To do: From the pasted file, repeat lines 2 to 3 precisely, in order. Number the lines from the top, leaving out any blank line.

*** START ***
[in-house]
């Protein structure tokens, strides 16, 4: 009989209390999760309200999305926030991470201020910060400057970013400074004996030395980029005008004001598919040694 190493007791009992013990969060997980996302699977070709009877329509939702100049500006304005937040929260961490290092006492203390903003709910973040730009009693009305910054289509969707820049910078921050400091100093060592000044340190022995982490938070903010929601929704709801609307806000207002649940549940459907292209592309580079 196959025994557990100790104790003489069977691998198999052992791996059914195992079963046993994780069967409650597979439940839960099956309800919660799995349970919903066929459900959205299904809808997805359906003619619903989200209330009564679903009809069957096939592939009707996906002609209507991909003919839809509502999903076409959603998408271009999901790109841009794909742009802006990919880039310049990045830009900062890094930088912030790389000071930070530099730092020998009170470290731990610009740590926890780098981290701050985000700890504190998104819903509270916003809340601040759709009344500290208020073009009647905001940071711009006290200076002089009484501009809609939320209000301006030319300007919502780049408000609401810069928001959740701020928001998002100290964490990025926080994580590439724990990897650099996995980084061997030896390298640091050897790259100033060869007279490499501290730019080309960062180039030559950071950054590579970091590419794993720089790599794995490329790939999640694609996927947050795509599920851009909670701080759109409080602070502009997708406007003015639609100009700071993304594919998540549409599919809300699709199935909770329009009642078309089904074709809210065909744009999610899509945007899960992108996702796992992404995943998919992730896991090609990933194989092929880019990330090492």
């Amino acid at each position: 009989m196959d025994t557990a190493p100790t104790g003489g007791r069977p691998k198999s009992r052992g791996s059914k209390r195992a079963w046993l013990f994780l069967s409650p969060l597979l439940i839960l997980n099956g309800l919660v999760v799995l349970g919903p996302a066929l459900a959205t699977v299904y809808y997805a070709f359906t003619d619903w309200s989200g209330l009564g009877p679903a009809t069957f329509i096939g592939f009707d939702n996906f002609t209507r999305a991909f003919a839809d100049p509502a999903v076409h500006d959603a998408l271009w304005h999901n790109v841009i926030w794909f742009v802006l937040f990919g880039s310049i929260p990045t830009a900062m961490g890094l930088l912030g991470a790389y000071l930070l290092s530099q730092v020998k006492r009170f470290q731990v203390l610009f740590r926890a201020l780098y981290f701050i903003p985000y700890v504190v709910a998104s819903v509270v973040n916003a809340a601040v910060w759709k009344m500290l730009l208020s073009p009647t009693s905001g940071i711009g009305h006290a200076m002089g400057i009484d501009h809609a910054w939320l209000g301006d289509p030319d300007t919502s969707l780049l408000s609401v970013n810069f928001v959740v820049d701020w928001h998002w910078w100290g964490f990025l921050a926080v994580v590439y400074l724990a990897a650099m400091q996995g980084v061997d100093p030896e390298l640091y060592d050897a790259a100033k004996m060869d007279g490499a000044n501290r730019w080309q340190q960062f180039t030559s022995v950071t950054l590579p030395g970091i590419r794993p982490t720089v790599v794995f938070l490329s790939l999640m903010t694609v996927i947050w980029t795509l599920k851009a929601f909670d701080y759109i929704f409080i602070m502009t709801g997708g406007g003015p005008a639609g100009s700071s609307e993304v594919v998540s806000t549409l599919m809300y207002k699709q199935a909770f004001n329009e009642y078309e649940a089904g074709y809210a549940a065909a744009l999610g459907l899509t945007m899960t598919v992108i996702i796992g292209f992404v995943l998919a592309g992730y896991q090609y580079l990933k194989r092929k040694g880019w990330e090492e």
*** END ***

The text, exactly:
């Protein structure tokens, strides 16, 4: 009989209390999760309200999305926030991470201020910060400057970013400074004996030395980029005008004001598919040694 190493007791009992013990969060997980996302699977070709009877329509939702100049500006304005937040929260961490290092006492203390903003709910973040730009009693009305910054289509969707820049910078921050400091100093060592000044340190022995982490938070903010929601929704709801609307806000207002649940549940459907292209592309580079 196959025994557990100790104790003489069977691998198999052992791996059914195992079963046993994780069967409650597979439940839960099956309800919660799995349970919903066929459900959205299904809808997805359906003619619903989200209330009564679903009809069957096939592939009707996906002609209507991909003919839809509502999903076409959603998408271009999901790109841009794909742009802006990919880039310049990045830009900062890094930088912030790389000071930070530099730092020998009170470290731990610009740590926890780098981290701050985000700890504190998104819903509270916003809340601040759709009344500290208020073009009647905001940071711009006290200076002089009484501009809609939320209000301006030319300007919502780049408000609401810069928001959740701020928001998002100290964490990025926080994580590439724990990897650099996995980084061997030896390298640091050897790259100033060869007279490499501290730019080309960062180039030559950071950054590579970091590419794993720089790599794995490329790939999640694609996927947050795509599920851009909670701080759109409080602070502009997708406007003015639609100009700071993304594919998540549409599919809300699709199935909770329009009642078309089904074709809210065909744009999610899509945007899960992108996702796992992404995943998919992730896991090609990933194989092929880019990330090492």
């Amino acid at each position: 009989m196959d025994t557990a190493p100790t104790g003489g007791r069977p691998k198999s009992r052992g791996s059914k209390r195992a079963w046993l013990f994780l069967s409650p969060l597979l439940i839960l997980n099956g309800l919660v999760v799995l349970g919903p996302a066929l459900a959205t699977v299904y809808y997805a070709f359906t003619d619903w309200s989200g209330l009564g009877p679903a009809t069957f329509i096939g592939f009707d939702n996906f002609t209507r999305a991909f003919a839809d100049p509502a999903v076409h500006d959603a998408l271009w304005h999901n790109v841009i926030w794909f742009v802006l937040f990919g880039s310049i929260p990045t830009a900062m961490g890094l930088l912030g991470a790389y000071l930070l290092s530099q730092v020998k006492r009170f470290q731990v203390l610009f740590r926890a201020l780098y981290f701050i903003p985000y700890v504190v709910a998104s819903v509270v973040n916003a809340a601040v910060w759709k009344m500290l730009l208020s073009p009647t009693s905001g940071i711009g009305h006290a200076m002089g400057i009484d501009h809609a910054w939320l209000g301006d289509p030319d300007t919502s969707l780049l408000s609401v970013n810069f928001v959740v820049d701020w928001h998002w910078w100290g964490f990025l921050a926080v994580v590439y400074l724990a990897a650099m400091q996995g980084v061997d100093p030896e390298l640091y060592d050897a790259a100033k004996m060869d007279g490499a000044n501290r730019w080309q340190q960062f180039t030559s022995v950071t950054l590579p030395g970091i590419r794993p982490t720089v790599v794995f938070l490329s790939l999640m903010t694609v996927i947050w980029t795509l599920k851009a929601f909670d701080y759109i929704f409080i602070m502009t709801g997708g406007g003015p005008a639609g100009s700071s609307e993304v594919v998540s806000t549409l599919m809300y207002k699709q199935a909770f004001n329009e009642y078309e649940a089904g074709y809210a549940a065909a744009l999610g459907l899509t945007m899960t598919v992108i996702i796992g292209f992404v995943l998919a592309g992730y896991q090609y580079l990933k194989r092929k040694g880019w990330e090492e």